Seminar über Theorie der kondensierten Materie / TRR146 Seminar

Feb. 9, 2023 at 3 p.m. in Minkowski Room, 05-119, Staudingerweg 7, and via livestream

F. Schmid

P. Virnau

L. Stelzl

Investigating mechanisms of biomolecular self‐organization by integrating physics‐based simulations and AI
Roberto Covino (Frankfurt Institute for Advanced Studies)

Molecular self-organization driven by concerted many-body interactions produces the ordered structures that define both inanimate and living matter. Understanding the physical mechanisms that govern the formation of molecular complexes is key to controlling the assembly of nanomachines and new materials.
Molecular dynamics simulations and single-molecule experiments offer the unprecedented possibility to reveal mechanisms of molecular self-organization in high resolution. However, outstanding limitations hinder their success. Machine learning and artificial intelligence promise to empower both approaches to overcome fundamental challenges.
In the first part of my talk, I will present an autonomous AI that learns molecular mechanisms from computer simulations. The AI agent simulates infrequent and stochastic molecular reorganizations and progressively learns how to predict their outcome. Using symbolic regression, we distill simplified quantitative models that reveal mechanistic insight in a human-understandable form. Our innovative AI enables sampling rare events by autonomously driving many parallel simulations with minimal human intervention and aids their mechanistic interpretation. I will present applications on nucleation processes, the assembly of membrane proteins in lipid bilayers, and polymer and protein folding.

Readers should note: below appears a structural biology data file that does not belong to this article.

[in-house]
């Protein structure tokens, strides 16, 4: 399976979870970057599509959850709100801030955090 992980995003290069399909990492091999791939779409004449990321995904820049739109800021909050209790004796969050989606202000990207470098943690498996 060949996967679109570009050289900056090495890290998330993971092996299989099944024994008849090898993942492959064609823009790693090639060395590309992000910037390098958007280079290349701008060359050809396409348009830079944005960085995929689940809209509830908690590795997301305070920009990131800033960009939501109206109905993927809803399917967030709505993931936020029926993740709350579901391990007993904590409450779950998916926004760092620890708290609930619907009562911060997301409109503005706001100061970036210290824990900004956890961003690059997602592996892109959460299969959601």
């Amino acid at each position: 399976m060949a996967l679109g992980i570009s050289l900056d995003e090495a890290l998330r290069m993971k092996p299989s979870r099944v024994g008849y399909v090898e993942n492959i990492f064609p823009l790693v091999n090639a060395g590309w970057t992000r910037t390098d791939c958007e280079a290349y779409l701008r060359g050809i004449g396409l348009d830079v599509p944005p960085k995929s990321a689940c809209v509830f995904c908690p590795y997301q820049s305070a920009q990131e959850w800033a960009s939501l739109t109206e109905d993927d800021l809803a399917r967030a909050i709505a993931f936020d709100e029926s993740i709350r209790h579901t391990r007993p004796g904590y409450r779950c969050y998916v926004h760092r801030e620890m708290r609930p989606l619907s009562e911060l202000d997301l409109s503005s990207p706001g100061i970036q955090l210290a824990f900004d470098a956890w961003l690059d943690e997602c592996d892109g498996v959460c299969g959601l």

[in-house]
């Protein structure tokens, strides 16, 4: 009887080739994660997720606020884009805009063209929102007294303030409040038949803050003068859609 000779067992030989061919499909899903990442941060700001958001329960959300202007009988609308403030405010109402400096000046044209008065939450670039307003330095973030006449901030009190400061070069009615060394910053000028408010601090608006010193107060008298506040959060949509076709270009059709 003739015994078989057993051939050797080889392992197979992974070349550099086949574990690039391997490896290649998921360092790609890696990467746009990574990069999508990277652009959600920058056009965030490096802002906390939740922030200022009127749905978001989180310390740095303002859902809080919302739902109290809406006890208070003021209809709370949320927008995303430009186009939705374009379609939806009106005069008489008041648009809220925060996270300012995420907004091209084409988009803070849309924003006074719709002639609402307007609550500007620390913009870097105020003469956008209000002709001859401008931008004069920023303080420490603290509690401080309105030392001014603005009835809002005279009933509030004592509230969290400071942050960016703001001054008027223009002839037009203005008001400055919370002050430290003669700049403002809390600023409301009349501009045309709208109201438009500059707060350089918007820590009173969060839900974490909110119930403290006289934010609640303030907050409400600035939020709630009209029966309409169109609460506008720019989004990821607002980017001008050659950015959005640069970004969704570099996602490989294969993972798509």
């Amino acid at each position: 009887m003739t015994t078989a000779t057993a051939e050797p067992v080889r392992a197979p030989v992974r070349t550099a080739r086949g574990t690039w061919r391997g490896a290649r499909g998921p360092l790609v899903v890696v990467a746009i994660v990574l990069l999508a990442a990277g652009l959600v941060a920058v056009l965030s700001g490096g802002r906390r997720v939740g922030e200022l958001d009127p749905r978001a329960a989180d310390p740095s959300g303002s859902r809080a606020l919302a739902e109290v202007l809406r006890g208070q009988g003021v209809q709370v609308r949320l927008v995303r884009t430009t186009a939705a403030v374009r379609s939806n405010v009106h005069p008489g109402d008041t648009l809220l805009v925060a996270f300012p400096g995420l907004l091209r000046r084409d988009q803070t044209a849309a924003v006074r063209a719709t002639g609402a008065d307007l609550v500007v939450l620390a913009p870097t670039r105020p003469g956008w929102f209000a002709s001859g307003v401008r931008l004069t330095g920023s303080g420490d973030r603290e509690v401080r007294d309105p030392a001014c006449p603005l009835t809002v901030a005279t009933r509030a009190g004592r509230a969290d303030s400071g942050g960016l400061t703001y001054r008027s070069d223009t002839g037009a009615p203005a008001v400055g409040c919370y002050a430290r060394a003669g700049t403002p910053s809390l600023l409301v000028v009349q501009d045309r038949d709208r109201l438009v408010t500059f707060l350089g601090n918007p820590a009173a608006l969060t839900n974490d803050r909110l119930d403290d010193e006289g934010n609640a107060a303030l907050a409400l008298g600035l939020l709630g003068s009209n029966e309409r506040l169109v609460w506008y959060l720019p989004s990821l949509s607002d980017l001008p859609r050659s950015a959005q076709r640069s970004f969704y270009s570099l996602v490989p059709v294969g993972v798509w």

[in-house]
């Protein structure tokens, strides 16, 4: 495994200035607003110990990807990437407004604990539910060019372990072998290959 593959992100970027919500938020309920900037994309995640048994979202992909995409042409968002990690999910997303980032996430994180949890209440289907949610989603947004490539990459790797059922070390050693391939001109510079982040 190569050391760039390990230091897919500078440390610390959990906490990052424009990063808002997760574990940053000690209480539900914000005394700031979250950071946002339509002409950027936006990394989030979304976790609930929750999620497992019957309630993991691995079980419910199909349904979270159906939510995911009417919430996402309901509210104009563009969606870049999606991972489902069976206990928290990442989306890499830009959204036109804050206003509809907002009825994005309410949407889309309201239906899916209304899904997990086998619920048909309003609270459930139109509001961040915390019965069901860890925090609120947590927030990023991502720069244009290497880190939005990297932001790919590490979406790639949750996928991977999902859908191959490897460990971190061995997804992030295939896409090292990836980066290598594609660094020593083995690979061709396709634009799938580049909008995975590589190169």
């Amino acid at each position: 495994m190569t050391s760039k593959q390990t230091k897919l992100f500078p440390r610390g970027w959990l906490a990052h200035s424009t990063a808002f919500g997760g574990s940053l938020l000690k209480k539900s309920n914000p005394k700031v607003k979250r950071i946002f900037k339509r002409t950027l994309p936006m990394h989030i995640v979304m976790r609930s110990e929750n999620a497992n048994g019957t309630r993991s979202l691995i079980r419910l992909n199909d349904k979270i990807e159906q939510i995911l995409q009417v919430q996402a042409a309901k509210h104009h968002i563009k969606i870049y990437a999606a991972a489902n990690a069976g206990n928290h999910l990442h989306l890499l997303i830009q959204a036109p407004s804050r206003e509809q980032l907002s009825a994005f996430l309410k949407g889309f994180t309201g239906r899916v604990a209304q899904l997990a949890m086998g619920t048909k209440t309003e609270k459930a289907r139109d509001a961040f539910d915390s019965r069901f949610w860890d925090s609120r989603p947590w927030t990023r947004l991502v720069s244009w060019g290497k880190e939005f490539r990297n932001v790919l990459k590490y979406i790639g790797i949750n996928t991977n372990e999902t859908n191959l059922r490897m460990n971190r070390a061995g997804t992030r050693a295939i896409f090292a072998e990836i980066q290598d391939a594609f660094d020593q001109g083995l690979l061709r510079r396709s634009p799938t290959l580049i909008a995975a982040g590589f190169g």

In the second part of my talk, I will discuss how integrating physical modeling and AI helps extract mechanistic understanding from single-molecule force spectroscopy. While these experiments offer the possibility of measuring fundamental quantities like free energies, these measurements are often incomplete and indirect. In practice, we measure a few order parameters that are the outcome of the coupled dynamics of the molecule and the mesoscopic experimental apparatus, which could lead to estimation artifacts. I will discuss this problem as Bayesian inference and illustrate how simulation-based inference provides a powerful solution. Coupling a simulator that encodes the physics of the measuring process with density estimation using neural networks leads to accurate estimates of molecular free energies.
In conclusion, integrating physics-based models and AI provides a powerful way to extract accurate quantitative information from simulations and biophysical experiments.